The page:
A six-page “contract notice” placed by the Department of Health in the supplement to the Official Journal of European Union, and seen by The Times, encourages the private sector to apply for a wide range of roles in the control and running of primary care trusts (PCTs).
The trusts are responsible for about 80 per cent of the annual £80 billion NHS budget. They not only fund GP surgeries but also commission hospital operations and have a large say over which drugs patients in their area can receive.
Critics said that the move was like “putting the NHS up for sale”, while some also said it signalled the end of PCTs’ role as providers of clinical services.
Last night, after being contacted by The Times, the department suddenly withdrew the advertisement. It said that drafting errors in the document had given the “false impression “ that clinical services provided by PCTs would be phased out in favour of the private sector. However, it insisted that plans to broaden use of “expert help “ from the private sector for ailing PCTs remained accurate.
Health economists said that while the Government had tentatively suggested expanding the use of private firms as purchasers of care for NHS patients — one of the key roles of a primary care trust — the document went much farther.
It invited tenders for a multitude of services, including “general management”, “financial management”, healthcare administration and human resources.
Additional information, provided on request to potential applicants, revealed that candidates should have experience of managing £300 million-plus health budgets. The stipulation meant that only the largest insurers and providers, such as the American firms United Healthcare and Kaiser Permanente, were likely to be suit- able. The advertisement asked for tenders, or “requests to participate”, by July 17, with selected candidates due to have been notified by the beginning of August.
Policy experts and health campaigners questioned last night how an initiative with such major repercussions for the future of British healthcare could be introduced without public debate. Mark Hellowell, research Fellow at the Centre for International Public Health Policy, said that the document implied that the Government felt a lot of services run by PCTs were inadequate and would be more efficiently provided by the private sector.
He added that it was not possible to know exactly what the Government’s intentions were, because there had been no public announcement or debate and the initiative did not appear in any manifesto.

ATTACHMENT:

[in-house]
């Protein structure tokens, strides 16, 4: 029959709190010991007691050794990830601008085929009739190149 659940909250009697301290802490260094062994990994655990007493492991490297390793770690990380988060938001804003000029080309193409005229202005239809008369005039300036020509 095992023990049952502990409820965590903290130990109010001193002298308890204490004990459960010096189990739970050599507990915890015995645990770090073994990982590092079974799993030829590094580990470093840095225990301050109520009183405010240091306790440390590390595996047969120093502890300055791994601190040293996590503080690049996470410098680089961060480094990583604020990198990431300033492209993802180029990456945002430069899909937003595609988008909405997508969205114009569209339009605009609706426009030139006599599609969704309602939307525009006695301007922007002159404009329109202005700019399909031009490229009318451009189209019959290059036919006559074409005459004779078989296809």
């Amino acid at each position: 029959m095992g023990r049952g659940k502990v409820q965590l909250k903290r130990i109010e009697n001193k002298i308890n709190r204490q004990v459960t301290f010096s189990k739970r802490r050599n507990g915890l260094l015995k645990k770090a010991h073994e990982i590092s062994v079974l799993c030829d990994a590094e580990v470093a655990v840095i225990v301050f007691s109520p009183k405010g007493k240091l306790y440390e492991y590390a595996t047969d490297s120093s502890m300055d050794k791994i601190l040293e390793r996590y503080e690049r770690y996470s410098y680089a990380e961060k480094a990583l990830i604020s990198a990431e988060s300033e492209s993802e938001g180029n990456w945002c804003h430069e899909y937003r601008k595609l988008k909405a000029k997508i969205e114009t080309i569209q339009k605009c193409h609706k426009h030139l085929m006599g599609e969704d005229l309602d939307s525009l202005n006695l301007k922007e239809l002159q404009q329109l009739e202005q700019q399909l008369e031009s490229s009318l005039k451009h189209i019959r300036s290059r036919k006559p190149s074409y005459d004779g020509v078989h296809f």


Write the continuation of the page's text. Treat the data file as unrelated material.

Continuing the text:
“The scope appears to go beyond commissioning care. It is the full gamut of PCT activities, “ he said. “When a government comes out with a policy, it normally wants to shout about it. But it seems with this that they want to do it on the quiet. “
Private providers already supply a small but growing proportion of NHS operations, diagnostics and mental health facilities.
The Department of Health is understood to be particularly keen to get independent firms involved in the purchasing of care, which would reassure commercial health providers that they will not fall victim to any NHS bias.
Alex Nunns, spokesman of the campaign group Keep Our NHS Public, said that the move flew in the face of government insistence that it was not privatising the NHS by stealth.
“What happened to the idea of putting the health service under the control of patients and communities? This puts it under the control of share- holders, “ he said. “This is a giant leap towards privatisation. We are seeing the Government inviting the private sector to take over all the functions of a public body, with control over astronomical sums of public money. “
“It is a policy that has come out of nowhere with no debate in Parliament, nothing in the manifesto, and no attempt to consult NHS staff. There is no mandate to fundamentally change the NHS in this way. “
John Lister, director of London Health Emergency, said the document appeared to have the potential to whittle down PCTs to “a rump organisation”.
“It is utterly remarkable that we have got to this stage, considering [that PCT’s] are key bodies that the Government set up and has only just restructured again. “
Lord Warner, the Health Minister, said that the tendering initiative had been designed to create a list of potential private providers of different services, which PCTs could call upon as and when they were needed. He added that it was not designed to divest the trusts of their role providing clinical services.
“The Government has no plans to privatise the National Health Service. We are determined to create stronger and more effective primary care trusts, which can secure the best possible healthcare for patients in local areas by commissioning services from a range of providers. “
“We want those PCTs who require it to have access to expert help in developing that commissioning role, including from the private and voluntary sectors if necessary. “
He added that it was up to PCTs to decide if they wished to use those services in the future and that they would be free to make their own local arrangements.